By Simon Tisdall (THE GUARDIAN, 22/11/07):
Sydney Morning Herald columnist Annabel Crabb has conjured a cutting ditty to describe the predicament facing the Australian prime minister, John Howard, in Saturday’s elections. “Oh voters: if you really care/Elect a man who won’t be there!/Vote for him on Saturday/It’s guaranteed he’ll go away.”
The poem is a reference to Howard’s Blair-like pledge to hand over the PM’s job to his deputy, the treasurer Peter Costello, some time during his next term.
With the opposition Labor party of Kevin Rudd poised to sweep to power, Howard’s wished-for fifth term looks like a wet dream. He may even lose his own seat of Bennelong, held for 33 years.
Like Woodrow Wilson and Margaret Thatcher, he has out-stayed his welcome, writes Tom Switzer in the Australian. “Howard’s career is ending in failure … It was not supposed to be like this.”
Like the American conservatives who so admire him, Howard has resorted, in his last throes, to the politics of fear.
He warned this week of the “enormous risks” a change of government might entail, implying security and prosperity would suffer. A clumsy attempt to link Labor to Islamic terrorism appeared to have backfired yesterday.
Right-wingers sneer at the 50-year-old Rudd, likening him to a school prefect or class swot, a “Milky Bar Kid” who lacks experience and judgment.
“Do we really want a prime minister named Kevin?” they ask snobbily.
To which Rudd replies: “Howard’s government has gone stale and no longer comprehends the challenges of the future.” Like US Democrats now and in 1992, he says “it’s time for a change”.
With Australia’s resource-based economy benefiting from high commodity prices and most social groups doing relatively well, a Labor government is unlikely to face immediate domestic challenges. Rudd in any case styles himself an “economic conservative”, stressing continuity.
But in international affairs, a Labor victory may presage significant shifts in direction and emphasis. Howard’s unquestioning support for George Bush and his “war on terror”, his dispatch of troops to Iraq, his self-appointed “deputy sheriff” security role in the Pacific region and his rejection of the Kyoto climate change protocol are all issues that will cost him votes – and on which Labor takes a different line.
Rudd has pledged to withdraw combat troops from Iraq (although he may reinforce those in Afghanistan).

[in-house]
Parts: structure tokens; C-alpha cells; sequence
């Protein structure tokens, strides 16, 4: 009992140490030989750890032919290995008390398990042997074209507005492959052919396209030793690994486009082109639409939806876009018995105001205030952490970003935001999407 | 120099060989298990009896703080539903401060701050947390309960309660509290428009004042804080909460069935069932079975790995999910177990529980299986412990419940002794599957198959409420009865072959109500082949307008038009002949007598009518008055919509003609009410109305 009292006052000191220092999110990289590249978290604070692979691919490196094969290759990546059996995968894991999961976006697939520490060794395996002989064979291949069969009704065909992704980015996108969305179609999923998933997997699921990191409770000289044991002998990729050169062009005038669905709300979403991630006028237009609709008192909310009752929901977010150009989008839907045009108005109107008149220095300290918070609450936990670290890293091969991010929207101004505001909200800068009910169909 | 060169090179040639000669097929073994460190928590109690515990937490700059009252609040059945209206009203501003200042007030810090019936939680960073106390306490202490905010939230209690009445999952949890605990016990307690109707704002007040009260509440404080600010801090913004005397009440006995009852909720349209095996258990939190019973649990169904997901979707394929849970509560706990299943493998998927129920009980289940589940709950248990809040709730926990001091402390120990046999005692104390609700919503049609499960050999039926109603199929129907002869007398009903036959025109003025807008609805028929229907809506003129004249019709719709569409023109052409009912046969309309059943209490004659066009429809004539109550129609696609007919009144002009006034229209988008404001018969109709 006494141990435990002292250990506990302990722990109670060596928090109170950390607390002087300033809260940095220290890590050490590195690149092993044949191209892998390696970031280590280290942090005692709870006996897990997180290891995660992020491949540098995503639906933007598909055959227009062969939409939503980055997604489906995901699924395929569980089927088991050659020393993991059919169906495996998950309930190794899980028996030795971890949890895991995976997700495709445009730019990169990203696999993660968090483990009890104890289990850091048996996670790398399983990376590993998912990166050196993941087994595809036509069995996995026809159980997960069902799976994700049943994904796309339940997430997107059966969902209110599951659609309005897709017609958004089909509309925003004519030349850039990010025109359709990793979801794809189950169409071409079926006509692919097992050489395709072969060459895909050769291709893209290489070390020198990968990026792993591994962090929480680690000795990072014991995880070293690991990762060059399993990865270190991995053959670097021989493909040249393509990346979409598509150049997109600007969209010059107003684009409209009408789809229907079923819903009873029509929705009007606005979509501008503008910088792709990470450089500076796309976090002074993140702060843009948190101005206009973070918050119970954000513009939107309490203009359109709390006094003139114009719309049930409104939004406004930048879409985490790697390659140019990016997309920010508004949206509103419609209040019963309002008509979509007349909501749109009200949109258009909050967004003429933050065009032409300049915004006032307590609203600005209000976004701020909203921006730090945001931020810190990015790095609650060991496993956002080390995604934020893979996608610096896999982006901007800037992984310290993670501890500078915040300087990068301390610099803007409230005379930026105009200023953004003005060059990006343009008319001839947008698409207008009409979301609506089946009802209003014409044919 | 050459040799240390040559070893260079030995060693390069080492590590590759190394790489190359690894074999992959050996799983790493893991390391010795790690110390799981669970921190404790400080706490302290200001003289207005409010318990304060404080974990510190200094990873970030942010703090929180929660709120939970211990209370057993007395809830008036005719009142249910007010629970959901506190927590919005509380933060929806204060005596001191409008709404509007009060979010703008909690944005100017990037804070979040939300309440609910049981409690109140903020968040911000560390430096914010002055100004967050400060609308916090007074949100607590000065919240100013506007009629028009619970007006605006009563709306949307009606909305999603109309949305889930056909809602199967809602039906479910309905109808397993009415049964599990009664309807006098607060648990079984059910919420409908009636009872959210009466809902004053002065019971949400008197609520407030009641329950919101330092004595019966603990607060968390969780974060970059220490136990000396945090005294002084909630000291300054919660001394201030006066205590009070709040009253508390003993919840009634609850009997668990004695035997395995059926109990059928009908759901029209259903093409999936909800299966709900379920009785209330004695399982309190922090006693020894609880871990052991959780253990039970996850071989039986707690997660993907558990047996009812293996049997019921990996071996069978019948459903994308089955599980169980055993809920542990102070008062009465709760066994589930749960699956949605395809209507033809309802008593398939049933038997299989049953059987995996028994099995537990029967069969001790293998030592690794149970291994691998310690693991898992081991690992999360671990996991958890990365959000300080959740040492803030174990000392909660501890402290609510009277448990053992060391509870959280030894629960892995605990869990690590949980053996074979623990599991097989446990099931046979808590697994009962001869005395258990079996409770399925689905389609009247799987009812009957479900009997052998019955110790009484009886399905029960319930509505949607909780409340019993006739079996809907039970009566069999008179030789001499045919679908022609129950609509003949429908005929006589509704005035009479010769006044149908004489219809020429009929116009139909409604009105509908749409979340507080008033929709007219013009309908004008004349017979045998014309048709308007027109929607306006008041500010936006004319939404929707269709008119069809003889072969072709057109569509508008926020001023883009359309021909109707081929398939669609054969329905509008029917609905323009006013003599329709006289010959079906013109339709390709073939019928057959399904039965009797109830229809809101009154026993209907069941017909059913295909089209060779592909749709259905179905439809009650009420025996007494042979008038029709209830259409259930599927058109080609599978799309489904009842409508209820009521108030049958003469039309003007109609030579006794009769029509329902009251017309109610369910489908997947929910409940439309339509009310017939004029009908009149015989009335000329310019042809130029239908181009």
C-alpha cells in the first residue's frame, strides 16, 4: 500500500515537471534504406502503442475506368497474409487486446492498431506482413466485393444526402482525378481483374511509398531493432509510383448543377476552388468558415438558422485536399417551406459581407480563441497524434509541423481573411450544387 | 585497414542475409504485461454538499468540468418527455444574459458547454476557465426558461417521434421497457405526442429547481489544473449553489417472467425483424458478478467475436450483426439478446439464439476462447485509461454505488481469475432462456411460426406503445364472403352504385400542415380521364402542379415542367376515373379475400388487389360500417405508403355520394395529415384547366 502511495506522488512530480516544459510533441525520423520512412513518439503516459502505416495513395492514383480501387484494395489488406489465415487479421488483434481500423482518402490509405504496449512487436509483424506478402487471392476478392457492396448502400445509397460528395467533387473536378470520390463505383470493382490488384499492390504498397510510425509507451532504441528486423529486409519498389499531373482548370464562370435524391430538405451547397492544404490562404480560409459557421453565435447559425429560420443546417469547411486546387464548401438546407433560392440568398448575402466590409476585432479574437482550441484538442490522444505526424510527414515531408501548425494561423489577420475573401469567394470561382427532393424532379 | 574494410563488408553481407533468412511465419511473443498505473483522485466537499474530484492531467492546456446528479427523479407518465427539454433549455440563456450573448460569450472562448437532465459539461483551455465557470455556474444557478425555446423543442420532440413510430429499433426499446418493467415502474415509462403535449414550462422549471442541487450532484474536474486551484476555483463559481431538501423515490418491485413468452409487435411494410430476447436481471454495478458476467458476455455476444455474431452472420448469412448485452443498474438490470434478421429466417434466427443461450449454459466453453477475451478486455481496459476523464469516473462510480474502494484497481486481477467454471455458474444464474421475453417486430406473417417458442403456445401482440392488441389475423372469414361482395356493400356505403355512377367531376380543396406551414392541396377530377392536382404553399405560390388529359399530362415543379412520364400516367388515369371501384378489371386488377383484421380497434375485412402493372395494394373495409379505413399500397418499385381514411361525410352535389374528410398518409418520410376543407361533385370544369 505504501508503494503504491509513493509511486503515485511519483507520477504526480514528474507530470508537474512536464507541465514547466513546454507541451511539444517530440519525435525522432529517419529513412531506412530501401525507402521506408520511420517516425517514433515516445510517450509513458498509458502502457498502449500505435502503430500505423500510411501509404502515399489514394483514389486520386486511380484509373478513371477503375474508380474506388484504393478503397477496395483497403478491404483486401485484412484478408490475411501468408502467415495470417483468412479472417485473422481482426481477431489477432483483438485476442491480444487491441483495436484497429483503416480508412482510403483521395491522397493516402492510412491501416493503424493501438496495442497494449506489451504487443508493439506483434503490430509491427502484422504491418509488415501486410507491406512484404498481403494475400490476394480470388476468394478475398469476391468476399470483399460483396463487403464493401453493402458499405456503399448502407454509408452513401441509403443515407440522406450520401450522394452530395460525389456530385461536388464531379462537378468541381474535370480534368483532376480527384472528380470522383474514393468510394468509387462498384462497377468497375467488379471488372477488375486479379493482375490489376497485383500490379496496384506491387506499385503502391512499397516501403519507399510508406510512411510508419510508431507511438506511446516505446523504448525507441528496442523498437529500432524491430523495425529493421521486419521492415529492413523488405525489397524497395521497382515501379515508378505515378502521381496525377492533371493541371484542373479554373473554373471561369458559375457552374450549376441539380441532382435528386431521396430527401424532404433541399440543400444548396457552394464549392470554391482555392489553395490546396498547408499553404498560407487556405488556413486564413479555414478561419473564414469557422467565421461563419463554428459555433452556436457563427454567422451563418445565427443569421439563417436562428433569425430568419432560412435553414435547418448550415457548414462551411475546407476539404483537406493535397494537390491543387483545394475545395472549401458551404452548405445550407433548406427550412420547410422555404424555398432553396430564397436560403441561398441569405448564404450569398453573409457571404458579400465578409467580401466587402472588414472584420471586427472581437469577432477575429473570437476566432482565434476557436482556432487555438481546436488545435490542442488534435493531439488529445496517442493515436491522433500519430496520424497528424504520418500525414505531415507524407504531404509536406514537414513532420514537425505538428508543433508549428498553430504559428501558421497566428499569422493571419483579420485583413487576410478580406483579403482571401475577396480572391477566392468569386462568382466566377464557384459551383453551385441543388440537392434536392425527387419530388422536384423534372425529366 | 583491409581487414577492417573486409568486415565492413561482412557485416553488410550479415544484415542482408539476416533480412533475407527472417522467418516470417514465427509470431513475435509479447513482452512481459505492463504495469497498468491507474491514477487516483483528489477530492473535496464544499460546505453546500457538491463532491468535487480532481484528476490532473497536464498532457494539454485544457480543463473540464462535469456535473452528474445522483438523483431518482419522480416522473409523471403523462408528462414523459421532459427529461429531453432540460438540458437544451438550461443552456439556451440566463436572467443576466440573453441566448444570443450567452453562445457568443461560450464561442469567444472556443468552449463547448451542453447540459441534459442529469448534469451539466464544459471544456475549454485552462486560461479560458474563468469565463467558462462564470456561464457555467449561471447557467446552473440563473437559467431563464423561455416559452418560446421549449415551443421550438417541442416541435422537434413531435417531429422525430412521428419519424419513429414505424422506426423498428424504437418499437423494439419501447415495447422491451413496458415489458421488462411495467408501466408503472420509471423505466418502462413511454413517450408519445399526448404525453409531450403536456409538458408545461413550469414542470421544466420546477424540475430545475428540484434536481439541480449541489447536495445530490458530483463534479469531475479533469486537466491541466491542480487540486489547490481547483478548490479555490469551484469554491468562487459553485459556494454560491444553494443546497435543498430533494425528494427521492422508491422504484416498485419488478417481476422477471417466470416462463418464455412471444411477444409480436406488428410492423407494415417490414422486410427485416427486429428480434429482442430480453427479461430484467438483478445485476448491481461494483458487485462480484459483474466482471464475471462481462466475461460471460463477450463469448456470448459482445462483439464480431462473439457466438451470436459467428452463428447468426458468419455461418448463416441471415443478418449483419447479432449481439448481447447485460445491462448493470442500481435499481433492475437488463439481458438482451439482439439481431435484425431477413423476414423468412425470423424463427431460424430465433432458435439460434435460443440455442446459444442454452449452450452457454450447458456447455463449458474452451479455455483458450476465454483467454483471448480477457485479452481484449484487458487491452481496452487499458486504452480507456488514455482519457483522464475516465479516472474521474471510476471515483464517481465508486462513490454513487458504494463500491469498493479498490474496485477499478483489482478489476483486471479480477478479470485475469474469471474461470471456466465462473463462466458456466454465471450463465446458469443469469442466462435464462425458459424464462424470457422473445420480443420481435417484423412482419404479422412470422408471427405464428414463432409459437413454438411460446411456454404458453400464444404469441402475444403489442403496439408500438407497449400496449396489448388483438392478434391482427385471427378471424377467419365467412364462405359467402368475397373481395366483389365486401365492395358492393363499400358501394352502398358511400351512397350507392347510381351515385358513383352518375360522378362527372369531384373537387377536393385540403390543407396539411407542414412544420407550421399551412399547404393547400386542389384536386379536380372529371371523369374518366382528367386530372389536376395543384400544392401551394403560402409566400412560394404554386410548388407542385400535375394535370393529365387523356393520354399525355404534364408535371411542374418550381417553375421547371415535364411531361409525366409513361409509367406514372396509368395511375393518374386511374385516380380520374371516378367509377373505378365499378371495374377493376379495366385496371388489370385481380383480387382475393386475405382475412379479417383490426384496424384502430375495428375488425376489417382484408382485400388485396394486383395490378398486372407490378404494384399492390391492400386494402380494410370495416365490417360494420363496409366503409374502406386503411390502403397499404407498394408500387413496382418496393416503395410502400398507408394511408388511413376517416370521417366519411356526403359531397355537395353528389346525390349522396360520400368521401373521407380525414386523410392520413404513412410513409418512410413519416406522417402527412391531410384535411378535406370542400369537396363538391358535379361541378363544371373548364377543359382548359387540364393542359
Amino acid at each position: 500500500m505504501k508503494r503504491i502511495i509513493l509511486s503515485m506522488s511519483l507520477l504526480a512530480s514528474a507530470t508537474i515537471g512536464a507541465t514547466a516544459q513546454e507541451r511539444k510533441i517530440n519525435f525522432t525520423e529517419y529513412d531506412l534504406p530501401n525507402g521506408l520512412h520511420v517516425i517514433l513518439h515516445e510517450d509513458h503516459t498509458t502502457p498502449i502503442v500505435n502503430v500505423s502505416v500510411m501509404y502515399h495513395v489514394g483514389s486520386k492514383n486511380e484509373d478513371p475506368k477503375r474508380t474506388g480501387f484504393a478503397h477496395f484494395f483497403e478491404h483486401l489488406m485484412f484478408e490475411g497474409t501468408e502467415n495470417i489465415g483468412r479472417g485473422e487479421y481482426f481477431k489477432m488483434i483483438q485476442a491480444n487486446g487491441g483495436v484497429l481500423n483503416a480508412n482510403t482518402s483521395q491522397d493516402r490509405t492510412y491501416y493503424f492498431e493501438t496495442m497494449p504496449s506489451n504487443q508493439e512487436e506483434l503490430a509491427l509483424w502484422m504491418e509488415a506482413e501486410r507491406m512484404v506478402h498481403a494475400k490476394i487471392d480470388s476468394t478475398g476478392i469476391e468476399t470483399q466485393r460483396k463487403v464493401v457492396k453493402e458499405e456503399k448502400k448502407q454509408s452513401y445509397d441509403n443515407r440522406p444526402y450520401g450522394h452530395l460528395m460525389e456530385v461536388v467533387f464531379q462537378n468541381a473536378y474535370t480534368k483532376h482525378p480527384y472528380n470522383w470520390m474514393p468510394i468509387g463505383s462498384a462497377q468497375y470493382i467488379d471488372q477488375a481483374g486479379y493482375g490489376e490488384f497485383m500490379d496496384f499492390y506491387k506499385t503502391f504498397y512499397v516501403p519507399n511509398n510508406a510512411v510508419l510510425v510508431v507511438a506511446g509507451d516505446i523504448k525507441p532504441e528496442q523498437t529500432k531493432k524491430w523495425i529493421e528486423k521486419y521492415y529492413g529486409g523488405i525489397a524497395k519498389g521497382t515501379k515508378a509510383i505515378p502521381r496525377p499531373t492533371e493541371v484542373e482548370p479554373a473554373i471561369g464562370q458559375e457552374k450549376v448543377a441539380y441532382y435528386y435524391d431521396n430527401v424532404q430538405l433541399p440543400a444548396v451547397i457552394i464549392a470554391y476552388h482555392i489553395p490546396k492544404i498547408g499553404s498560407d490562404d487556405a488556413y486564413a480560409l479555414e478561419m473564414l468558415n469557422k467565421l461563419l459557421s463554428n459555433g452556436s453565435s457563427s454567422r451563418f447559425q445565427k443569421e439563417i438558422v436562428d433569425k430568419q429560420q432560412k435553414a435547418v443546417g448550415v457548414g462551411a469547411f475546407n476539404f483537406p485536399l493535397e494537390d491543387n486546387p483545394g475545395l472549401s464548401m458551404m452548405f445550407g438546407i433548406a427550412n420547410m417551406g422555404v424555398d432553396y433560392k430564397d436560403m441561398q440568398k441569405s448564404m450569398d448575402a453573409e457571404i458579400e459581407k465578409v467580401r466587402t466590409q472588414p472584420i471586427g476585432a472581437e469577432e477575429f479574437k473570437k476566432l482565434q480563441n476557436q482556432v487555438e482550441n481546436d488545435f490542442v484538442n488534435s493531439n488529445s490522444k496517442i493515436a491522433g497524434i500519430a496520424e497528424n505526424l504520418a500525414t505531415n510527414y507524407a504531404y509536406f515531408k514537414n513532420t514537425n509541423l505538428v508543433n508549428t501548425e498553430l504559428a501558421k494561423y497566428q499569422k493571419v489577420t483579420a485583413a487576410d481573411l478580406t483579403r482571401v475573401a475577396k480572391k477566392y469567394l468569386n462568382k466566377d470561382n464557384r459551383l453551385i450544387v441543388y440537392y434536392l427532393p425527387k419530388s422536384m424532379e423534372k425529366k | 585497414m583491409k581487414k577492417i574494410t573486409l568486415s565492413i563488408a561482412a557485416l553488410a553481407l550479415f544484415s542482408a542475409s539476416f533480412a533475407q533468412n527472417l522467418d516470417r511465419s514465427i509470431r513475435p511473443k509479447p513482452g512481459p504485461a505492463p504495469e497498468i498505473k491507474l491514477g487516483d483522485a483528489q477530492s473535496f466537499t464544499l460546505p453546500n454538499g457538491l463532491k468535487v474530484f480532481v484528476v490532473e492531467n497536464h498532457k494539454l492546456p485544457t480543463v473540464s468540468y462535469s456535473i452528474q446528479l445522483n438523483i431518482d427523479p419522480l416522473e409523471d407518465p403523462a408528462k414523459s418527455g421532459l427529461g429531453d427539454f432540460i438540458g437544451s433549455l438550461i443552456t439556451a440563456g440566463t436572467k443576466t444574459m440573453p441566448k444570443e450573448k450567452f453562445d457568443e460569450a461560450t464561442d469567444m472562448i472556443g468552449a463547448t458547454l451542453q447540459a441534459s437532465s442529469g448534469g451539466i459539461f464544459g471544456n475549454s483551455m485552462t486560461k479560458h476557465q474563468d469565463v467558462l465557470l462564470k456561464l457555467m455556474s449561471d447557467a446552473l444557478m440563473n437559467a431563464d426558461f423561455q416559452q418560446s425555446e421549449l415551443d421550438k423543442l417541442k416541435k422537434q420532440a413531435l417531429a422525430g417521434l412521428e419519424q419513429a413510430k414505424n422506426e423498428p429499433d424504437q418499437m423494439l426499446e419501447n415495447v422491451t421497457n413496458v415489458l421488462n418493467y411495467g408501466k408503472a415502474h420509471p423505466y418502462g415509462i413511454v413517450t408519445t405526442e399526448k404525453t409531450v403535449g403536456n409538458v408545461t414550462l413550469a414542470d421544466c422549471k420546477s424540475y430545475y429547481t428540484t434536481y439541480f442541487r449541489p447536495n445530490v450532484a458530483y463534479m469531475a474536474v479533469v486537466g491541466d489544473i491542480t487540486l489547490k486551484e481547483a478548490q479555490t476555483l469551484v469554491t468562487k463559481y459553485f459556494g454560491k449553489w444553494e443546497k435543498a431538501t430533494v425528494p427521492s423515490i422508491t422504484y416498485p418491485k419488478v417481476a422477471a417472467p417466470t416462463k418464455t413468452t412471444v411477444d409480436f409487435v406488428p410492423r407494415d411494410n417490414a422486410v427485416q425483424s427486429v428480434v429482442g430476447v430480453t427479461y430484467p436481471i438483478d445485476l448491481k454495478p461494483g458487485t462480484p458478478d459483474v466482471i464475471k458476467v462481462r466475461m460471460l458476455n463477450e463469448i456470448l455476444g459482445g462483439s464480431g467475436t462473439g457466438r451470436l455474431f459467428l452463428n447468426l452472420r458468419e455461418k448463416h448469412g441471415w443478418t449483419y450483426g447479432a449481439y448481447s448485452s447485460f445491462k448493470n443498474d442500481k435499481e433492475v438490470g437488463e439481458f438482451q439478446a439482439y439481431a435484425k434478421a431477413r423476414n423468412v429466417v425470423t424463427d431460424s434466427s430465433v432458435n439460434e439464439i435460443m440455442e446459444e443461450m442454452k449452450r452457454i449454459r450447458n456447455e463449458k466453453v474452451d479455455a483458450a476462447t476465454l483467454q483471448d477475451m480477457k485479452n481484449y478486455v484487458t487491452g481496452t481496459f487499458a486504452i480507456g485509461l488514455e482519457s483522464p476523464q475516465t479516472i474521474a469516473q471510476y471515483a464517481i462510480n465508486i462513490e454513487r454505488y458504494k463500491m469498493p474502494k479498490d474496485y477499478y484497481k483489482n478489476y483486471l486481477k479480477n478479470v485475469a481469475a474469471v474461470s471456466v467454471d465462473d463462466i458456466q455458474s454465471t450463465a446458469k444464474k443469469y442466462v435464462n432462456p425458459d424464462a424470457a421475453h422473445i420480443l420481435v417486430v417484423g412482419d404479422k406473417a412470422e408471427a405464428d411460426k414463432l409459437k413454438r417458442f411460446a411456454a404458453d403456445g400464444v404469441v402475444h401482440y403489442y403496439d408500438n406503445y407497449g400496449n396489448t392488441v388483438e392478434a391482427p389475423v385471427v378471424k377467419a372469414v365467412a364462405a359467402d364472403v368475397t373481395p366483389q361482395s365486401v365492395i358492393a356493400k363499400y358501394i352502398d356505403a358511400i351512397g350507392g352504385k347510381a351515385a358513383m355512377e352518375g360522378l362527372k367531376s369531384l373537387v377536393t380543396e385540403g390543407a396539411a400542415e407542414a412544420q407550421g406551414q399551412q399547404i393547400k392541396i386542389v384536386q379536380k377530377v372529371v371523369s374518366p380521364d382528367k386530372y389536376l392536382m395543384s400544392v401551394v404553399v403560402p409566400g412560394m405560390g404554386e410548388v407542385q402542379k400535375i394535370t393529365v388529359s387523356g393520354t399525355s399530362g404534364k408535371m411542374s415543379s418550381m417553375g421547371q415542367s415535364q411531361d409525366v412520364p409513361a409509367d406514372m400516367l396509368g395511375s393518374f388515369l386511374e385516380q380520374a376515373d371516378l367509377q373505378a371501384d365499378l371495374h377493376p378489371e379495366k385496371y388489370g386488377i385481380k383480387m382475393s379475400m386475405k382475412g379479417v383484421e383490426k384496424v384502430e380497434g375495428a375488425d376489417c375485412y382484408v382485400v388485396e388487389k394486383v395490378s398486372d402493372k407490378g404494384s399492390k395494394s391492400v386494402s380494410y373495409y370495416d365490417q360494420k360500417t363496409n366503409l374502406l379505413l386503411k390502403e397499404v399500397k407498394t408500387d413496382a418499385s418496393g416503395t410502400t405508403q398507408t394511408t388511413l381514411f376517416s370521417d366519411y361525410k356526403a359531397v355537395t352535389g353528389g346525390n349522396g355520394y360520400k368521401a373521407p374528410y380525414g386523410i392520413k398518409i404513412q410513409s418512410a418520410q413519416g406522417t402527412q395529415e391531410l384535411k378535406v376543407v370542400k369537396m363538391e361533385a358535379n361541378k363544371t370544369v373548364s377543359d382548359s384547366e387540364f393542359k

He says he will sign up to Kyoto and lead the charge for carbon emission reductions at next month’s UN climate summit in Bali.
He is also proposing increased foreign aid for unstable regional neighbours such as Fiji, Tonga, the Solomons and East Timor, where the Howard government has intervened, sometimes militarily, with mixed results.
“Most of the rest of the developing world is improving. In our neighbourhood … practically all the indicators are heading the wrong way,” Rudd said recently. “We’ve got a moral obligation to act, it’s in our self-interest.”
Rudd has also promised to close controversial offshore refugee detention centres set up by Howard on Nauru and Papua New Guinea.
Not unlike Gordon Brown, Rudd suggests Australia under his leadership will maintain a close alliance with the US – while tacitly distancing itself from the current White House incumbent.
All the same, Labor’s most significant foreign policy recalibration could involve a shift towards Asia, a shift that is already under way and which in time may push the US into the background.
Australia and Japan, already strong trade partners, signed a new security pact earlier this year. Canberra is increasingly involved in regional organisations such as the East Asia summit (that excludes the US). Relations with Muslim Indonesia are much improved.
But it is the pull of China, its growing international clout and its enormous markets that are most affecting conventional thinking. According to foreign ministry figures, China will become Australia’s largest trading partner this year, a trend buoyed by uranium sales to the Chinese nuclear industry. While exports to China are rising fast, those to the US are falling.
Rudd, a fluent Mandarin speaker who studied Chinese history and served as a diplomat in Beijing, is well placed to build up this key bilateral relationship.
Nobody in Canberra is talking about a break with the US and “the west”. But as the Asian century gathers pace, Howard’s end could mark a new beginning for an old dominion.